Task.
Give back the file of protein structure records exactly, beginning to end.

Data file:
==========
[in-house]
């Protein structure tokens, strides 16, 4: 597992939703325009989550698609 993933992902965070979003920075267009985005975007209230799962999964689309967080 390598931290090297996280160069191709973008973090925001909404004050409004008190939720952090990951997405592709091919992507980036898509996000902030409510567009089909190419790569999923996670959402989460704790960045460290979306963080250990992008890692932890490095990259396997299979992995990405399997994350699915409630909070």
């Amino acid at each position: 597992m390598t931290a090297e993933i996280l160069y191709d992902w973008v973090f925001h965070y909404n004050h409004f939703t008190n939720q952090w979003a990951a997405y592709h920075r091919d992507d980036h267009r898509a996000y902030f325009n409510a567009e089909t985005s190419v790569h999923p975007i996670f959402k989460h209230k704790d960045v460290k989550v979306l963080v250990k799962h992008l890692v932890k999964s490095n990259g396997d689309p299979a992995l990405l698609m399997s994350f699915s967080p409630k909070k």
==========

[in-house]
């Protein structure tokens, strides 16, 4: 597992939703325009989550698609 993933992902965070979003920075267009985005975007209230799962999964689309967080 390598931290090297996280160069191709973008973090925001909404004050409004008190939720952090990951997405592709091919992507980036898509996000902030409510567009089909190419790569999923996670959402989460704790960045460290979306963080250990992008890692932890490095990259396997299979992995990405399997994350699915409630909070």
């Amino acid at each position: 597992m390598t931290a090297e993933i996280l160069y191709d992902w973008v973090f925001h965070y909404n004050h409004f939703t008190n939720q952090w979003a990951a997405y592709h920075r091919d992507d980036h267009r898509a996000y902030f325009n409510a567009e089909t985005s190419v790569h999923p975007i996670f959402k989460h209230k704790d960045v460290k989550v979306l963080v250990k799962h992008l890692v932890k999964s490095n990259g396997d689309p299979a992995l990405l698609m399997s994350f699915s967080p409630k909070k």